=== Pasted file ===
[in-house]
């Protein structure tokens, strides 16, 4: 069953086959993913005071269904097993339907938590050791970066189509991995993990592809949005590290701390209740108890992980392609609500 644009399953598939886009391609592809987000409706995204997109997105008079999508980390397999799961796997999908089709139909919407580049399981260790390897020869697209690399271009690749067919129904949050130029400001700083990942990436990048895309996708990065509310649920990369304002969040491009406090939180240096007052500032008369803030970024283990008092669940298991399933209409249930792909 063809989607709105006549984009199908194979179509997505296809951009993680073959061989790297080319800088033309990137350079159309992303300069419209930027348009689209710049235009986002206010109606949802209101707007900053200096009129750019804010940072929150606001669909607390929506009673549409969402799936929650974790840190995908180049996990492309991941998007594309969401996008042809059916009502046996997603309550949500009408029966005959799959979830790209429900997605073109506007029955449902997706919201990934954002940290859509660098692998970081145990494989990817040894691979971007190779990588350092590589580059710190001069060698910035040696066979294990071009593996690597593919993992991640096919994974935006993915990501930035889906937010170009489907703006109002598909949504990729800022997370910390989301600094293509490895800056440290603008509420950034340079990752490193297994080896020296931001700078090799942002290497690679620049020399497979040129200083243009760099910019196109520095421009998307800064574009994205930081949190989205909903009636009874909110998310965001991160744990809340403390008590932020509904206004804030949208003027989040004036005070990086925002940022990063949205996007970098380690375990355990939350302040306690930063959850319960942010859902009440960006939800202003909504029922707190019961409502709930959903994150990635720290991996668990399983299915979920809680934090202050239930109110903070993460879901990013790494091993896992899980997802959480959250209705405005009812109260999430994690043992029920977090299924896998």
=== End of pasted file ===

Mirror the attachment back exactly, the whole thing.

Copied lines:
[in-house]
């Protein structure tokens, strides 16, 4: 069953086959993913005071269904097993339907938590050791970066189509991995993990592809949005590290701390209740108890992980392609609500 644009399953598939886009391609592809987000409706995204997109997105008079999508980390397999799961796997999908089709139909919407580049399981260790390897020869697209690399271009690749067919129904949050130029400001700083990942990436990048895309996708990065509310649920990369304002969040491009406090939180240096007052500032008369803030970024283990008092669940298991399933209409249930792909 063809989607709105006549984009199908194979179509997505296809951009993680073959061989790297080319800088033309990137350079159309992303300069419209930027348009689209710049235009986002206010109606949802209101707007900053200096009129750019804010940072929150606001669909607390929506009673549409969402799936929650974790840190995908180049996990492309991941998007594309969401996008042809059916009502046996997603309550949500009408029966005959799959979830790209429900997605073109506007029955449902997706919201990934954002940290859509660098692998970081145990494989990817040894691979971007190779990588350092590589580059710190001069060698910035040696066979294990071009593996690597593919993992991640096919994974935006993915990501930035889906937010170009489907703006109002598909949504990729800022997370910390989301600094293509490895800056440290603008509420950034340079990752490193297994080896020296931001700078090799942002290497690679620049020399497979040129200083243009760099910019196109520095421009998307800064574009994205930081949190989205909903009636009874909110998310965001991160744990809340403390008590932020509904206004804030949208003027989040004036005070990086925002940022990063949205996007970098380690375990355990939350302040306690930063959850319960942010859902009440960006939800202003909504029922707190019961409502709930959903994150990635720290991996668990399983299915979920809680934090202050239930109110903070993460879901990013790494091993896992899980997802959480959250209705405005009812109260999430994690043992029920977090299924896998």